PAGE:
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Re: Copyright on logos and theft of designs



Going back to the original query, the changes made in the
logo after it left the designer's hands are not likely to be
actionable in any way at all. It's the client's property.

Unless there is a written agreement specifying otherwise,
the material in the presentation is covered by the copyright
laws. Any expression is automatically covered by
international copyright law the instant it is set down in
permanent form. Registering the copyright gives you more
ample protection but you can still sue for copyright
infringement even if the work was never registered.

In the absence of a written work for hire agrement, the
copyright belongs to the creator of the work. If you have
the evidence showing that a potential client used your work
without your authorization, this is probably a copyright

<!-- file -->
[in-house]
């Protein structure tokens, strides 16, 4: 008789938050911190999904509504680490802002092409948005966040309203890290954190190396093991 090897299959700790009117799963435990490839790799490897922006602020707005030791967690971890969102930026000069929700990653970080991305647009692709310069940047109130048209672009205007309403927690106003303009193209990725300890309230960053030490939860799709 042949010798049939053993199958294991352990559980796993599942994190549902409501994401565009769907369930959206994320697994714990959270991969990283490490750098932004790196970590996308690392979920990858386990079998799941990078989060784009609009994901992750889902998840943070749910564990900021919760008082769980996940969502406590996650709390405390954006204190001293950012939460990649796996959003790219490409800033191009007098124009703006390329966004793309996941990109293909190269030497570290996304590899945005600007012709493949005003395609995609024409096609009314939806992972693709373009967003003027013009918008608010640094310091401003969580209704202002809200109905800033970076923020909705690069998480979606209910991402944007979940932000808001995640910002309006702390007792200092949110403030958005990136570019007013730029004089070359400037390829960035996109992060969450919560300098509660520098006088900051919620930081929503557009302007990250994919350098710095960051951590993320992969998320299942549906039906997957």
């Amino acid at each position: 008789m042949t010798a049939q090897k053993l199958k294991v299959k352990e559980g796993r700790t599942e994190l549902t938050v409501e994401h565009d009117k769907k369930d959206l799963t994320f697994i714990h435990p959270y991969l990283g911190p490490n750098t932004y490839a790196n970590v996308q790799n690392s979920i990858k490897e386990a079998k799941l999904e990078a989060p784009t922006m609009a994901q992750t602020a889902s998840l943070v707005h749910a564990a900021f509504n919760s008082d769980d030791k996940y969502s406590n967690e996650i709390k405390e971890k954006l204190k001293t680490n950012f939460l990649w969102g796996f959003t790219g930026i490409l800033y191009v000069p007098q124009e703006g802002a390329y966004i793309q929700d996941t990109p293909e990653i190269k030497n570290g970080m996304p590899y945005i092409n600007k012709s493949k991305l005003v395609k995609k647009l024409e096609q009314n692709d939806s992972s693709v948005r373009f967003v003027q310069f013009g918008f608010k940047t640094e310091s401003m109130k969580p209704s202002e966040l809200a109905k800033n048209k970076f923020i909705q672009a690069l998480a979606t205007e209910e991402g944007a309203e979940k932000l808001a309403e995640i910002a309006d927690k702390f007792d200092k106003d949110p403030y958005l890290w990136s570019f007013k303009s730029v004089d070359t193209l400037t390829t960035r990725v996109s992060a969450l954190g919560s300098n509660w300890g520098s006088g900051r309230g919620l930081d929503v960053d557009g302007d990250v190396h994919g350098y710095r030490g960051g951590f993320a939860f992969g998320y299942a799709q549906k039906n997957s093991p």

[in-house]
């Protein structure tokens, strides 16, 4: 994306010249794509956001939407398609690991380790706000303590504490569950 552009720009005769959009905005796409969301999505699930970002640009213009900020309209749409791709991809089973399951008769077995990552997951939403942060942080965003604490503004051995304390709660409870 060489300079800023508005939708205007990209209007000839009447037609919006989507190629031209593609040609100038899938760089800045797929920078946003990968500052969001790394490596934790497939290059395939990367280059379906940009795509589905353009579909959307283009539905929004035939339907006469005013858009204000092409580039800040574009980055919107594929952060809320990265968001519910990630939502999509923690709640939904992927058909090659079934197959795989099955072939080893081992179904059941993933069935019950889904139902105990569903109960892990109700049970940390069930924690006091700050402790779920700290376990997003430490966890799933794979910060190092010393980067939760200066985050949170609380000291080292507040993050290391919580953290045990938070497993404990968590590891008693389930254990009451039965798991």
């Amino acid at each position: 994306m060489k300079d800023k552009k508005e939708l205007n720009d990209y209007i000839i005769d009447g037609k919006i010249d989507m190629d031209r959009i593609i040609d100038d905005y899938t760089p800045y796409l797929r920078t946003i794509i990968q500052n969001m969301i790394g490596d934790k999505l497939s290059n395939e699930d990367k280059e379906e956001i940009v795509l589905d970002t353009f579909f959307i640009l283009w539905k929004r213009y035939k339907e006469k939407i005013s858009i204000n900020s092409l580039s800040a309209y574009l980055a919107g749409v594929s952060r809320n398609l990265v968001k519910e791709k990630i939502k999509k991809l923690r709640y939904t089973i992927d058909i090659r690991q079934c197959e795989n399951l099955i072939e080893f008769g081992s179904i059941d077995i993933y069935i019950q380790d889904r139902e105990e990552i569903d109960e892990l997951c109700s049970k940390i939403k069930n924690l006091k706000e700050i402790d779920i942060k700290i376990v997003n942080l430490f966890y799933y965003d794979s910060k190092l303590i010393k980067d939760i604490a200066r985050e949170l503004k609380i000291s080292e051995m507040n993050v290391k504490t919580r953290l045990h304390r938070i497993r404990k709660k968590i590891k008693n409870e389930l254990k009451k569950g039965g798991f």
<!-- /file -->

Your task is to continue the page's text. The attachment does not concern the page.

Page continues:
infringement for commercial exploitation and you very well
might receive compensation.

Find a lawyer who will take your case and sue them. If you
can't afford the fees, get one who will do it on
contingency. Normally, copyright infringers pay up after the
first letter and never want to go to court. In my experience
it's always been a "misunderstanding."

-----Original Message-----
From: smccarney <mccarney@NETACC.NET>
To: BOOK_ARTS-L@LISTSERV.SYR.EDU
<BOOK_ARTS-L@LISTSERV.SYR.EDU>
Date: Wednesday, May 26, 1999 3:08 PM
Subject: Re: Copyright on logos and theft of designs


>The Graphic Artists Guild publishes a "Pricing and Ethical
Guidelines"
>book which has great info on contracts and client
relations. There's
>also some info on their web site <http://www.gag.org/>


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